Riegl completely accomplishment: artistic value was relative had certainly been entertained during the Romantic period, to the but it always had to be accommodated contending notion that some periods? or the French thirteenth classical antiquity, the High Renaissance, century?had attained artistic supremacy. Riegl's plea for equal treatment for all historical periods, if it is by no means easy to realize, seems nevertheless at least theoretically acceptable to are many people today, and there signs that the situation is progressing further in this direction: little in the Western tradition remains to be discovered, while a serious the art of primitive peoples is apparent. is more difficult to accept: effort to overthrow the point Riegl's of the individual creator as central to the of the work in favor of supremacy significance a inheritance higher communal point of view reflects a decidedly subversive Hegelian our whole aesthetic tradition. It is, nonetheless, and undermines a necessary corol to the first we are not to our view on the lary point if impose post-Renaissance Western The second
art of remote cultures.

points. The first is generally recognized as an the field of art history. The idea that reopened

two

effort to deal with

180

HENRI

ZERNER

Let us go a little more specifically into the tenets of Riegl's convictions. One?his out irreducible historicism?comes escapes history. strongly and persistently. Nothing is not so much concerned with the conditions at the historical moment when the Riegl work appears?these conditions are important, but only as limiting factors of resis as a link in tance. The scholar, however, must confront the whole of art history. It is each individual work. Its place in of the work, which is for Riegl the tendency art historical he studies a particular genre, wheth major object of investigation. When er it is Roman fibulae, or Dutch group portraits, Riegl always places Empire furniture, itwithin a much larger development. He sees art evolving in one great movement that from a tactile (haptisch) vision of the world toward a more and more optical one. goes he turned to the fundamen In his later years, with Das holl?ndische Gruppenportr?t, understand this historical chain elucidates the aesthetic tal analytical tools of Romanticism and talked of an evolution alternative subjective vision. The tactile-optical increasingly from Hildebrand's influential Problem of Form, as from an objective to an is taken over, of course, the chain of artistic events that he must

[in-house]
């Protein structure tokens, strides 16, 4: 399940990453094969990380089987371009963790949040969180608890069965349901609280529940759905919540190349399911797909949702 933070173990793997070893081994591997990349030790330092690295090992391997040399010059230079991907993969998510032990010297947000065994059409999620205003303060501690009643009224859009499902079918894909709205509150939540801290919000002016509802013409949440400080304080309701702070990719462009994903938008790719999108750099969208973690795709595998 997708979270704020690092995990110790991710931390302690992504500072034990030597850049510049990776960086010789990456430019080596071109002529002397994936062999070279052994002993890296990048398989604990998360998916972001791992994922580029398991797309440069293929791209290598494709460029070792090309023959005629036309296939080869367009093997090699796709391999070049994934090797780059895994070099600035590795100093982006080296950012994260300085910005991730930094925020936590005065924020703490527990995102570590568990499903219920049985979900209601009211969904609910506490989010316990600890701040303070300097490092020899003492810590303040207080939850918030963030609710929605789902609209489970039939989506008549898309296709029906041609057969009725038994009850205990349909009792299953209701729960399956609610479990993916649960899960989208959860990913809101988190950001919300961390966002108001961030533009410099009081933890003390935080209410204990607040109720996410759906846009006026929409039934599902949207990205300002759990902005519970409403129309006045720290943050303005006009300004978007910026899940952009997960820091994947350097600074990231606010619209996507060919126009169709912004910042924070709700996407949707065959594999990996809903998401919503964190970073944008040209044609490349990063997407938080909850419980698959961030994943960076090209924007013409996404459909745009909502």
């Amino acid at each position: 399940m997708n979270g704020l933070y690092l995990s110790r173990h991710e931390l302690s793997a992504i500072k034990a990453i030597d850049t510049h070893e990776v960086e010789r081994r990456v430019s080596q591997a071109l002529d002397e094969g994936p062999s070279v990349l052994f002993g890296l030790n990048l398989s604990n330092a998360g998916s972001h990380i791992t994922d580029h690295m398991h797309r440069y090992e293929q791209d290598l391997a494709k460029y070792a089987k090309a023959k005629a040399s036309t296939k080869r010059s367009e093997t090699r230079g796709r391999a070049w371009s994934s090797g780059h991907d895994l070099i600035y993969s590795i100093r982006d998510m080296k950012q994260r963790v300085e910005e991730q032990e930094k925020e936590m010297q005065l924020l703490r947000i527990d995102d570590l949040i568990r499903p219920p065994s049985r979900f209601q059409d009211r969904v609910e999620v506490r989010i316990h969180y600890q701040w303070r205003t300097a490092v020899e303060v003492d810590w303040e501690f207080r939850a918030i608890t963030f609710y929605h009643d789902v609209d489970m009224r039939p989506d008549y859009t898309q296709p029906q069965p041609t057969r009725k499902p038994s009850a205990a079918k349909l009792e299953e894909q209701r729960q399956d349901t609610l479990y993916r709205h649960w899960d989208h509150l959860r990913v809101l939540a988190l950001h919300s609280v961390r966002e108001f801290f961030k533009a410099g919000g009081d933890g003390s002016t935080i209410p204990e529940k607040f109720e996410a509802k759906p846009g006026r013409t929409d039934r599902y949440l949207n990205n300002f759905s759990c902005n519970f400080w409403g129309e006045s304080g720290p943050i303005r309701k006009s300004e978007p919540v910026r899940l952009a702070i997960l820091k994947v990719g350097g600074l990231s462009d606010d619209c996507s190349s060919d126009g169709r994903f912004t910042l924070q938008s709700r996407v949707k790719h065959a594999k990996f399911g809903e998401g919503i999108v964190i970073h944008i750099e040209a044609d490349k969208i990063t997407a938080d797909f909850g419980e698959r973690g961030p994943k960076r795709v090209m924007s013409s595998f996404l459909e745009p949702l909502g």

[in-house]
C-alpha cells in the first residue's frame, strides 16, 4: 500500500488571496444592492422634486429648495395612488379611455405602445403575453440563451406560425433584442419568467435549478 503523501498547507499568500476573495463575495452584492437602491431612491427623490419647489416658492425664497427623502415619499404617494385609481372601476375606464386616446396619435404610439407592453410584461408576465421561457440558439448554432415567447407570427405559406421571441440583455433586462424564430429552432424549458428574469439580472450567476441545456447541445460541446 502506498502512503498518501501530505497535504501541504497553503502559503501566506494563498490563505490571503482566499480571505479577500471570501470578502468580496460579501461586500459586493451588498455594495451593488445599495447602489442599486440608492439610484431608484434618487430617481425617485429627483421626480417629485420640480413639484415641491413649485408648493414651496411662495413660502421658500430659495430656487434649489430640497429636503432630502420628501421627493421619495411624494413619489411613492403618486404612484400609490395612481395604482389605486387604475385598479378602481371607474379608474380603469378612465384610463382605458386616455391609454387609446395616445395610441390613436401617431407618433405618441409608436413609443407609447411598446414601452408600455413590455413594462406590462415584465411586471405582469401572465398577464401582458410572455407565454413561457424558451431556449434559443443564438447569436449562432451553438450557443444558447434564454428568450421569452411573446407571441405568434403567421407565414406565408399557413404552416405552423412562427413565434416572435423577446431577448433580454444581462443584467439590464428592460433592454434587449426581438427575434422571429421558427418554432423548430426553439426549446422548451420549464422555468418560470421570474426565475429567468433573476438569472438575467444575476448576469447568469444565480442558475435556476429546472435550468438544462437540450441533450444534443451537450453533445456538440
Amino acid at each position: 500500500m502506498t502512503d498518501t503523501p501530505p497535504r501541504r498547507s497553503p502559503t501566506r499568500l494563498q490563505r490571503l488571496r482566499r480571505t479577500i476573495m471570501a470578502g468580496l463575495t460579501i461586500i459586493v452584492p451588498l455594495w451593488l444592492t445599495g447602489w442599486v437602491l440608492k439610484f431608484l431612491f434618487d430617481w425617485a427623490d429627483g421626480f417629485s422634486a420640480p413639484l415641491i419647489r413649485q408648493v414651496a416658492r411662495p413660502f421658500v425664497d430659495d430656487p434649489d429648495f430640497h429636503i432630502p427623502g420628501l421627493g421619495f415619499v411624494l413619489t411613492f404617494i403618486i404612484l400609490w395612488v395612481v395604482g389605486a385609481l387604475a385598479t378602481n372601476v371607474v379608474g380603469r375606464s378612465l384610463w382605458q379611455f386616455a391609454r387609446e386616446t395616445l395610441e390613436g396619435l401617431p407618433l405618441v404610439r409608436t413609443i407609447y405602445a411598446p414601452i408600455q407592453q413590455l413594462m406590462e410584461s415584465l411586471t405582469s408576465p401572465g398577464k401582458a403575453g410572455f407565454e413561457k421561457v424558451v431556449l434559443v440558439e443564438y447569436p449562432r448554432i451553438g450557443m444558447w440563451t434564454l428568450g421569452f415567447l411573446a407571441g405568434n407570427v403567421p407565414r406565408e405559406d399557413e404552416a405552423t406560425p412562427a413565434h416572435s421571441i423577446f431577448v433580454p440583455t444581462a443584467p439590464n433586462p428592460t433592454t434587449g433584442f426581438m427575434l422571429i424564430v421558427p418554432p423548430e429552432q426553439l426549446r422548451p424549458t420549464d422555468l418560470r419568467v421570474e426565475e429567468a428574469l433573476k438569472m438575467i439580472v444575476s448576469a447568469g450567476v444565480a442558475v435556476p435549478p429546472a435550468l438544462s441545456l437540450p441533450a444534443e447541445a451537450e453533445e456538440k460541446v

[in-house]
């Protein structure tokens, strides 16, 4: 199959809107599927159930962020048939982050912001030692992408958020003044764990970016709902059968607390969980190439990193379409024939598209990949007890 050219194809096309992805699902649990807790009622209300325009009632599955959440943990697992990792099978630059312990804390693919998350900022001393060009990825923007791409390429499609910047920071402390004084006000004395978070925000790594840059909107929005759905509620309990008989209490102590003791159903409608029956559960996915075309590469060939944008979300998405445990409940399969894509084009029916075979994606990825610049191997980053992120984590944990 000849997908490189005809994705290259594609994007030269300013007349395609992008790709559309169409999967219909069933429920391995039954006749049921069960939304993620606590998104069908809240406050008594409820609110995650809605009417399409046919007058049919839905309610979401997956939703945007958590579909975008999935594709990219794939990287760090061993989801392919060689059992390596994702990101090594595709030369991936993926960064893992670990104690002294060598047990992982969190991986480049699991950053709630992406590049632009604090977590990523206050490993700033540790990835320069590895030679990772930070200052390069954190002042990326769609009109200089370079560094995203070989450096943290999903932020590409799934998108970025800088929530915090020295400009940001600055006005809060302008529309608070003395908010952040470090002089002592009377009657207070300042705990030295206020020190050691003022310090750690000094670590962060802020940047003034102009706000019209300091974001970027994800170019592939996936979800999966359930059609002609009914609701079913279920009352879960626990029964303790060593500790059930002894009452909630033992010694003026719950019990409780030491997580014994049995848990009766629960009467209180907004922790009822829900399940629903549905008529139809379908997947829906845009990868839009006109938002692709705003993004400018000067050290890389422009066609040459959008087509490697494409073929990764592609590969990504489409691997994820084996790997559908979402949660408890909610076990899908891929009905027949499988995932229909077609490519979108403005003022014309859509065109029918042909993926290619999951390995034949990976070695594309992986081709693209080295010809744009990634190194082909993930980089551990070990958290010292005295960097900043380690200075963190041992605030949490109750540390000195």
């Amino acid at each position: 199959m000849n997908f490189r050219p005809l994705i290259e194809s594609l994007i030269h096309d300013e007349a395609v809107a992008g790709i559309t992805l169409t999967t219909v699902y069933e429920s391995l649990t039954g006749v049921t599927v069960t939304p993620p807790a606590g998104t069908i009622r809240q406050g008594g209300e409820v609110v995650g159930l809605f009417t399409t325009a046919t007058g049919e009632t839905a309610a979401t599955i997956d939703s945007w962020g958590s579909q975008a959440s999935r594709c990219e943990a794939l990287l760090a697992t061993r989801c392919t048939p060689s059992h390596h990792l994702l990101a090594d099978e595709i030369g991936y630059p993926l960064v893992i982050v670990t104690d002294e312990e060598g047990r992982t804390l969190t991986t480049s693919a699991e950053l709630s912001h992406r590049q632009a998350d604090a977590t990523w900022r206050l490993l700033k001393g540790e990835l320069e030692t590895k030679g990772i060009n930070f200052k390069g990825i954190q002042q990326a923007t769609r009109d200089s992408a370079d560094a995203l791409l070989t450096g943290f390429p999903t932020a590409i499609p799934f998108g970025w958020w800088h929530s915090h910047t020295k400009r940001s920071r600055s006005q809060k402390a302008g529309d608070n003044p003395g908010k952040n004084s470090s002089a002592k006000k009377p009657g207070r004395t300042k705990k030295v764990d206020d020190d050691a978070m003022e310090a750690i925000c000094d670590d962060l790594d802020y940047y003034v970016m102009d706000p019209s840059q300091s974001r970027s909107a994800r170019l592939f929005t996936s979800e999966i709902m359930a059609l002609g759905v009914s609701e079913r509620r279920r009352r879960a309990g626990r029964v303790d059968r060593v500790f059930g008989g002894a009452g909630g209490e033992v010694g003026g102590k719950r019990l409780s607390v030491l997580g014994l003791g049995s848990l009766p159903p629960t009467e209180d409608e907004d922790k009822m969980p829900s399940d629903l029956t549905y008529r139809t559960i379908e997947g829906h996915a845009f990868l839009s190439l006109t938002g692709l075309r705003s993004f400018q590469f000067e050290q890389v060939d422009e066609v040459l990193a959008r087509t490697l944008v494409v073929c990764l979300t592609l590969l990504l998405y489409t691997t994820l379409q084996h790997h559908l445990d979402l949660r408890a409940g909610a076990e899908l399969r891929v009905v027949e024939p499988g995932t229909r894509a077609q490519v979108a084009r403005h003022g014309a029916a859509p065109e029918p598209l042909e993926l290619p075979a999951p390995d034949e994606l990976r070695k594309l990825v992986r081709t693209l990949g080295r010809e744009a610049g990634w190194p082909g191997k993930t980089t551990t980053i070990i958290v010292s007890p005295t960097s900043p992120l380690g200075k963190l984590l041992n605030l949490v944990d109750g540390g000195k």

and rests on a theory of perception out, had already become obsolete during Riegl's lifetime. which, Sedlmayr7 pointed one nor The objective-subjective polarity neither overlaps the previous exactly entirely the general it; some works can be "optical" but not subjective.8 Furthermore, replaces is articulated in several cycles in which one may observe apparent regres evolution loss of deep space at the end of antiquity is a case in point; it is an apparent a necessary advance. Riegl claimed that itwould have been impos regression, but also sible to progress directly from the inconsistent and discontinuous perspective of antiq sions. The to the space. While Riegl has been admired for acceding uity continuity of Renaissance to an elevated of view from which he could envisage such long-range artistic point he has also been accused of reducing art history to a simplistic mecha developments, more com nism and of submitting it to a dangerous teleology. In fact, his thought is